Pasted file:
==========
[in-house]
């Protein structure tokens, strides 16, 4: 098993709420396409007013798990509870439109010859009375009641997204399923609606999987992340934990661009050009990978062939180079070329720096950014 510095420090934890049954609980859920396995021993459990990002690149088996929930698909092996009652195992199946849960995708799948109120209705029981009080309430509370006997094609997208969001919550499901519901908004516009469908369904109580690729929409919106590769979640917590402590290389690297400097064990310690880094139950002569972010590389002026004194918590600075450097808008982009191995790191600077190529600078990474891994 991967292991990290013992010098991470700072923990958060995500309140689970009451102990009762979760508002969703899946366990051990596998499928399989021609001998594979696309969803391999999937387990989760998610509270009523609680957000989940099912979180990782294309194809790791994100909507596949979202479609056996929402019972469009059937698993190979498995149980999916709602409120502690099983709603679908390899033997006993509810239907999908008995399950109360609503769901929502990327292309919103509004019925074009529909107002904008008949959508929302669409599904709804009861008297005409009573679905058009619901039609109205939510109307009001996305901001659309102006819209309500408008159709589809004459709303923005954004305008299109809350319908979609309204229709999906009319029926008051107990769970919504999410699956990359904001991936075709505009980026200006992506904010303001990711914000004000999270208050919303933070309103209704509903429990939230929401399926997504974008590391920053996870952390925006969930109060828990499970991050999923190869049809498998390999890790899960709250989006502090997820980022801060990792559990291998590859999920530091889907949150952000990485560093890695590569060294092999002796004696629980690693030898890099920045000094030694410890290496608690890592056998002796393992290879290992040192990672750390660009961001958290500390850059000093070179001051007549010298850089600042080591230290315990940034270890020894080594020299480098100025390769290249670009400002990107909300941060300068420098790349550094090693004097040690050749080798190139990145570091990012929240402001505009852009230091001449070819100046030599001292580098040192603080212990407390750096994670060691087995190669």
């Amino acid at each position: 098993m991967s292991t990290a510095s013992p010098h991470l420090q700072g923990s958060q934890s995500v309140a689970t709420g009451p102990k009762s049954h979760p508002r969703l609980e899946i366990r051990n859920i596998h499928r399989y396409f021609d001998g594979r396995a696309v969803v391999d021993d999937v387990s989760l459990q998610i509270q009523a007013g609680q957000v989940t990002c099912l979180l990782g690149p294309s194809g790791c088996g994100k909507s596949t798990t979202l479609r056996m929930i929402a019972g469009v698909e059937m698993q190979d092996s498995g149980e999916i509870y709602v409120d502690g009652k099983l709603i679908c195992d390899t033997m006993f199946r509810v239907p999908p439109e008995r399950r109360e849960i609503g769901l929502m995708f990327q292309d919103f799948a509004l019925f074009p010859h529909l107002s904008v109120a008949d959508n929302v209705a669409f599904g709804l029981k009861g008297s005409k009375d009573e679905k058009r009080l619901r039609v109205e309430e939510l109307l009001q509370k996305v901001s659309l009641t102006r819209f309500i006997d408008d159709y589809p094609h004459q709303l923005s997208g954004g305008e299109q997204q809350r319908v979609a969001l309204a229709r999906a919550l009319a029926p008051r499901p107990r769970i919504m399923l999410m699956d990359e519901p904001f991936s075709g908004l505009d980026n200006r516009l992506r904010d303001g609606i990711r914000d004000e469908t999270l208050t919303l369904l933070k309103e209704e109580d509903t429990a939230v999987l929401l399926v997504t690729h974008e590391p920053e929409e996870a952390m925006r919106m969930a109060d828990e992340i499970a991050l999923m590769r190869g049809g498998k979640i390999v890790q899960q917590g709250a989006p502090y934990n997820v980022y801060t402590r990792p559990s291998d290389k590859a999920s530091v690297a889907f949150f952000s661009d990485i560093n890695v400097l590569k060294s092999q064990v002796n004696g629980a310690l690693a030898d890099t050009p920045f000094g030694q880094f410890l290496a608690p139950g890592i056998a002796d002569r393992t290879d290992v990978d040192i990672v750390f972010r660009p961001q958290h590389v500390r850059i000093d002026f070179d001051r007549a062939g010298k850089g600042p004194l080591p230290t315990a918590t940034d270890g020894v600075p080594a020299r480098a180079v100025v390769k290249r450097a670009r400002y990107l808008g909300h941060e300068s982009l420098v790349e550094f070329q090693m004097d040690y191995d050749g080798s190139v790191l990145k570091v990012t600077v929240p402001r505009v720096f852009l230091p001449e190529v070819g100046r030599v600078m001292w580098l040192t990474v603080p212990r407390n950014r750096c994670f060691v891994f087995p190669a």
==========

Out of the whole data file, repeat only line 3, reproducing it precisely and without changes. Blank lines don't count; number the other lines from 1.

């Amino acid at each position: 098993m991967s292991t990290a510095s013992p010098h991470l420090q700072g923990s958060q934890s995500v309140a689970t709420g009451p102990k009762s049954h979760p508002r969703l609980e899946i366990r051990n859920i596998h499928r399989y396409f021609d001998g594979r396995a696309v969803v391999d021993d999937v387990s989760l459990q998610i509270q009523a007013g609680q957000v989940t990002c099912l979180l990782g690149p294309s194809g790791c088996g994100k909507s596949t798990t979202l479609r056996m929930i929402a019972g469009v698909e059937m698993q190979d092996s498995g149980e999916i509870y709602v409120d502690g009652k099983l709603i679908c195992d390899t033997m006993f199946r509810v239907p999908p439109e008995r399950r109360e849960i609503g769901l929502m995708f990327q292309d919103f799948a509004l019925f074009p010859h529909l107002s904008v109120a008949d959508n929302v209705a669409f599904g709804l029981k009861g008297s005409k009375d009573e679905k058009r009080l619901r039609v109205e309430e939510l109307l009001q509370k996305v901001s659309l009641t102006r819209f309500i006997d408008d159709y589809p094609h004459q709303l923005s997208g954004g305008e299109q997204q809350r319908v979609a969001l309204a229709r999906a919550l009319a029926p008051r499901p107990r769970i919504m399923l999410m699956d990359e519901p904001f991936s075709g908004l505009d980026n200006r516009l992506r904010d303001g609606i990711r914000d004000e469908t999270l208050t919303l369904l933070k309103e209704e109580d509903t429990a939230v999987l929401l399926v997504t690729h974008e590391p920053e929409e996870a952390m925006r919106m969930a109060d828990e992340i499970a991050l999923m590769r190869g049809g498998k979640i390999v890790q899960q917590g709250a989006p502090y934990n997820v980022y801060t402590r990792p559990s291998d290389k590859a999920s530091v690297a889907f949150f952000s661009d990485i560093n890695v400097l590569k060294s092999q064990v002796n004696g629980a310690l690693a030898d890099t050009p920045f000094g030694q880094f410890l290496a608690p139950g890592i056998a002796d002569r393992t290879d290992v990978d040192i990672v750390f972010r660009p961001q958290h590389v500390r850059i000093d002026f070179d001051r007549a062939g010298k850089g600042p004194l080591p230290t315990a918590t940034d270890g020894v600075p080594a020299r480098a180079v100025v390769k290249r450097a670009r400002y990107l808008g909300h941060e300068s982009l420098v790349e550094f070329q090693m004097d040690y191995d050749g080798s190139v790191l990145k570091v990012t600077v929240p402001r505009v720096f852009l230091p001449e190529v070819g100046r030599v600078m001292w580098l040192t990474v603080p212990r407390n950014r750096c994670f060691v891994f087995p190669a």